Bite Size Criticism

“International scholarship on Coetzee, with some exceptions, involves walking one step behind the novelist, collecting the allusions he scatters to Foucault or Levinas or Derrida and arranging them reverently in his honour, which is also to the honour of pure literature.

Imran Coovadia, 2012, Transformations: Essays.

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What are the humanities good for?

SMAGThere is, apparently, a ‘war against the humanities‘ going on in British higher education, according to a piece in The Observer this weekend. The piece cites as its primary evidence for this ‘war’ the perspectives of scholars from the humanities, of course, lamenting the effects of changes to funding regimes but also the culture of management in British Universities on the proper pursuit of scholarship.

I always worry when ‘the humanities’ is used as a catch-all to encompass the social sciences as well as more ‘arts’-type fields. It is true, of course, that both arts and social sciences disciplines have suffered from the same funding changes since 2010, but I’m not quite sure that the standard ‘whither the humanities?’ style of criticism of higher education policy over this period necessarily sheds much light on what is really going on, or on how best to evaluate it. The piece in The Observer shares various features of a broader genre of criticism of higher education transformation in the name of ‘the humanities’:

First, as already noted, it conflates a range of different disciplines, but presents next to no insight from anyone who looks or sounds like a social scientist. No doubt we could argue about whether the social sciences counts as ‘humanities’ or not, but in this sort of piece, it turns out that ‘the humanities’ really means literary and arts-based fields and forms of analysis. Therein lay the values most under threat from funding changes and top-down management styles and impact agendas. Amongst other things, one effect of this elision of social science is a tendency to present ‘the sciences’ as the more or less unwitting bad guys in the story. Two cultures, all over again, one of which is always a bit too uncultured.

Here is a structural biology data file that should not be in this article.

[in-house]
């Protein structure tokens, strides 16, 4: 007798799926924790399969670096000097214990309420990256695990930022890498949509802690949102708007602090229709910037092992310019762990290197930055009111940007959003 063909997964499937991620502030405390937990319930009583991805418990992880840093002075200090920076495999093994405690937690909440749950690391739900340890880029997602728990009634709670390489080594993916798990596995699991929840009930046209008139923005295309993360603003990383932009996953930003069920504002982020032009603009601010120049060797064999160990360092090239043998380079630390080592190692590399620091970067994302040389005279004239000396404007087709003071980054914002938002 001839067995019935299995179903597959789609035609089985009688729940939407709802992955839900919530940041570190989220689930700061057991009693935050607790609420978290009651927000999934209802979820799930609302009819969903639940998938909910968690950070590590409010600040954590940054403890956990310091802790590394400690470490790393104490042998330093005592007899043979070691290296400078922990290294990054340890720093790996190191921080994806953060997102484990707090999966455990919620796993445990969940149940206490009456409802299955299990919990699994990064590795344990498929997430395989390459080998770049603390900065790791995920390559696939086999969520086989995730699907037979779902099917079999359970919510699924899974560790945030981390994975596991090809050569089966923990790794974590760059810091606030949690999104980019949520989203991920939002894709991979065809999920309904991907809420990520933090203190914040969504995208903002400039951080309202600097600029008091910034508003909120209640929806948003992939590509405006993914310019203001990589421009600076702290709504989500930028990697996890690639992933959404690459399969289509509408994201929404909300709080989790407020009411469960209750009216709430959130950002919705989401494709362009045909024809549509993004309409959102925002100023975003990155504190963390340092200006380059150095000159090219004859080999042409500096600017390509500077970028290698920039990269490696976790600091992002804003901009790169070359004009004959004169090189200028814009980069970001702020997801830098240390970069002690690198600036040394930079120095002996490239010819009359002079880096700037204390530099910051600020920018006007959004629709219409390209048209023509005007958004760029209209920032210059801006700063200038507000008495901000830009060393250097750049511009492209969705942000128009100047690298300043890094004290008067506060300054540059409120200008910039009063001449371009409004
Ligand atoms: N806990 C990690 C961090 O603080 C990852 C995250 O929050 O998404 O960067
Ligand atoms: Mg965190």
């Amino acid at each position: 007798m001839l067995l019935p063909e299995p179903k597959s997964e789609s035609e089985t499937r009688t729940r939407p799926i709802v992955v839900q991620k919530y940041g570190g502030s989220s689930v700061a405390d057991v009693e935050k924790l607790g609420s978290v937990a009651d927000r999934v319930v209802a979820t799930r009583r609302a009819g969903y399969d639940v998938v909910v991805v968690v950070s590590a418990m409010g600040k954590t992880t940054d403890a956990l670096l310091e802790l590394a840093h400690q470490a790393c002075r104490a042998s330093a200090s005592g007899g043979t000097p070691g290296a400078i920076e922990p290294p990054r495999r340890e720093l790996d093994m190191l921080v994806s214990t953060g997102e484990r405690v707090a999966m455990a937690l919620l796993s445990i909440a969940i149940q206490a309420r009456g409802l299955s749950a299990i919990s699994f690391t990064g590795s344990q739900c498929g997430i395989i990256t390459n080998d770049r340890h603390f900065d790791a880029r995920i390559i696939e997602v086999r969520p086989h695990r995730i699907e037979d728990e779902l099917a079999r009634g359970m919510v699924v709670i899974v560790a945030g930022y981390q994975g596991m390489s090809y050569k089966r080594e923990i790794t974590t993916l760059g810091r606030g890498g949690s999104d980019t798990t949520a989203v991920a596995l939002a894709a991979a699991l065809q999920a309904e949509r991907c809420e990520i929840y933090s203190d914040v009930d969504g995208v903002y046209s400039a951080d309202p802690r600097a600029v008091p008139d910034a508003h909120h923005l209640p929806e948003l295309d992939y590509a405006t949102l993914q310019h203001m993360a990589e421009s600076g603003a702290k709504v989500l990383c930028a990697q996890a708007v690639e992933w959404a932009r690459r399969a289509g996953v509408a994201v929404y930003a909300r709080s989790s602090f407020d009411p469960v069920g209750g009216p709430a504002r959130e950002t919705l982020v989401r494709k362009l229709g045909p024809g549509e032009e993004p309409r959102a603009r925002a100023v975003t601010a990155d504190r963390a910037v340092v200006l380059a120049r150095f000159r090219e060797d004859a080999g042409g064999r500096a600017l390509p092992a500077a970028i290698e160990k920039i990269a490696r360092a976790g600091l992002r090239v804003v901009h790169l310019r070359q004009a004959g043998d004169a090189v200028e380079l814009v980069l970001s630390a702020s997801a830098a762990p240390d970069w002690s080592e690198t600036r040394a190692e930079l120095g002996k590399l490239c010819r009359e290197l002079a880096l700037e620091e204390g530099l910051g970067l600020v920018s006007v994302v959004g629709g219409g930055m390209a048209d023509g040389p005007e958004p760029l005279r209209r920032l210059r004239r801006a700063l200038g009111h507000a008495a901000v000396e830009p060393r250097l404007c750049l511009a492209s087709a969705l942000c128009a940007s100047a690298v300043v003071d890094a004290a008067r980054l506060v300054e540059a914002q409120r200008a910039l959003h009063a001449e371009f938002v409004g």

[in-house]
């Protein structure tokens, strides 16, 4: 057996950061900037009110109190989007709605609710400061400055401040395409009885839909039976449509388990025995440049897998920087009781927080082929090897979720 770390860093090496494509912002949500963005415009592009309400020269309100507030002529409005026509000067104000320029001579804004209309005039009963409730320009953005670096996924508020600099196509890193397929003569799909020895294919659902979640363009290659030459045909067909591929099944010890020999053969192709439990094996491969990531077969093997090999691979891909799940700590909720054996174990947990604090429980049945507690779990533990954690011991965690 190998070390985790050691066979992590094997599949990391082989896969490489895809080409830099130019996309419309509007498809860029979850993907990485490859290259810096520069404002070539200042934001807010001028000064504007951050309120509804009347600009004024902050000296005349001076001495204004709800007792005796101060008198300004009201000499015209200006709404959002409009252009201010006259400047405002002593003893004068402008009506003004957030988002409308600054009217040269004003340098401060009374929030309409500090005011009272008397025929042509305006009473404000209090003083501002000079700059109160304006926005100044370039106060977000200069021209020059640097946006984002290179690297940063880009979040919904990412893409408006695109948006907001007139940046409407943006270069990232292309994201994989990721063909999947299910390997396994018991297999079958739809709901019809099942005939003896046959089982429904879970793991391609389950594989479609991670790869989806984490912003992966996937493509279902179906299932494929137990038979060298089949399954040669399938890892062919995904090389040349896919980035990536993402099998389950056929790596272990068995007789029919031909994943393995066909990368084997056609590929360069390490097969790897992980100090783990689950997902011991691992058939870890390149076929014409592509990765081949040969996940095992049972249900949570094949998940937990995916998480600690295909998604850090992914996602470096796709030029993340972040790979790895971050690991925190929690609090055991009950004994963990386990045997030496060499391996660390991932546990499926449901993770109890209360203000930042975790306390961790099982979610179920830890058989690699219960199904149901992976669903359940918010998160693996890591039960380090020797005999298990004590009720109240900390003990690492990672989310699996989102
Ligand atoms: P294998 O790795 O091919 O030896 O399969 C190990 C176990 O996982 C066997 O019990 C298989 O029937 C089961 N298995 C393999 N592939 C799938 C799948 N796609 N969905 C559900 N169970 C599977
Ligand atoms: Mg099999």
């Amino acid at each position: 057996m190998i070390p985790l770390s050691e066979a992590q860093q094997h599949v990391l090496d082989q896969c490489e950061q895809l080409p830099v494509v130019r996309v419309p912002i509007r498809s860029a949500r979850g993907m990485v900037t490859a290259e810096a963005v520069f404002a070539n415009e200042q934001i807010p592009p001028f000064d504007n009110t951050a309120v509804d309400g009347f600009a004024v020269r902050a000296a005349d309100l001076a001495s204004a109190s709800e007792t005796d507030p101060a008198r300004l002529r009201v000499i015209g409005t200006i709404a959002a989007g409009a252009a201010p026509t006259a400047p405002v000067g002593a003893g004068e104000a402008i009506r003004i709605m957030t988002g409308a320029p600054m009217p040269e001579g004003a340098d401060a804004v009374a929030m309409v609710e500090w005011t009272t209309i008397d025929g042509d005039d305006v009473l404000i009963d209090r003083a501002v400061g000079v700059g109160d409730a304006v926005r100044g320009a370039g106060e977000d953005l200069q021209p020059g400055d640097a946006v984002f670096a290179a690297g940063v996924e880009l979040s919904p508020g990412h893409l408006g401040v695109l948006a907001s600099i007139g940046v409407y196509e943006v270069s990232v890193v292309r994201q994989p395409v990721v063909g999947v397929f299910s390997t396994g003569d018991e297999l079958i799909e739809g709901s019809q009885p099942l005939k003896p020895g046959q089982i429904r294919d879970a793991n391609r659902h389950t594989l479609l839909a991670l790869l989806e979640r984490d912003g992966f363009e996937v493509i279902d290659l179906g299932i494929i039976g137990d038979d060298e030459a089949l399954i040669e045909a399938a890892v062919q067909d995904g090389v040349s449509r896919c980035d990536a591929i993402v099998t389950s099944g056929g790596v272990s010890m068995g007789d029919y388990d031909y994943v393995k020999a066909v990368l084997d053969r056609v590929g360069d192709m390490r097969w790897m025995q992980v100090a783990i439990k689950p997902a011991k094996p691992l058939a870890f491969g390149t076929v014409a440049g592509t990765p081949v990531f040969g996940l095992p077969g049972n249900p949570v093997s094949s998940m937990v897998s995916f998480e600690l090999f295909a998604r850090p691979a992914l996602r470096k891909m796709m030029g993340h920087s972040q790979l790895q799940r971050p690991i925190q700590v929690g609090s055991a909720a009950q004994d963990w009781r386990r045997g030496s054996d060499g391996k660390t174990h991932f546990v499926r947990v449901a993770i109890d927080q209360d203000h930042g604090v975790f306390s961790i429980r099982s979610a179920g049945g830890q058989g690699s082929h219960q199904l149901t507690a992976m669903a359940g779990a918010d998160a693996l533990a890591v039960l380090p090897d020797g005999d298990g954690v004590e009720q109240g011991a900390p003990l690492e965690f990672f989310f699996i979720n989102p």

Second, the lament about the squeezing of ‘humanities’ is often enough made in the name of the values of criticism and critique, but I do wonder whether we should really look for our models of these practices from ‘the humanities’ anymore? To be fair, there is a ‘social science’ version of the same lament. John Holmwood, for example, has written in much the same vein recently about the apparent marginalisation of the critical voice of social sciences in British public debate. Holmwood worries that social science is being shaped too pragmatically, in such a way as to displace attention to social structures. I dare say that an appeal to the value of social science as lying in access to knowledge of structures and possibilities of change bears some structural similarity to the form of discerning insight that ‘the humanities’ are meant to have. In both cases, ‘critique’ is the magical practice that is best able to articulate with public worlds by maintaining a certain sort of distance from them.

The genre is remarkably resilient, it seems, even resurgent. Unhappily, it turns on quite conventional oppositions between (bad) instrumental knowledge and (good) critical knowledge. Somewhere in between, the scope for thinking about different versions of instrumentality gets lost, and the critical voice gets snared in its own contradictions, being forced to disavow various public entanglements (the impact agenda, most obviously, or treating students as adults, rather more implicitly), in the name of a weakly expressed ideal of the worldly force of ‘really useless knowledge’.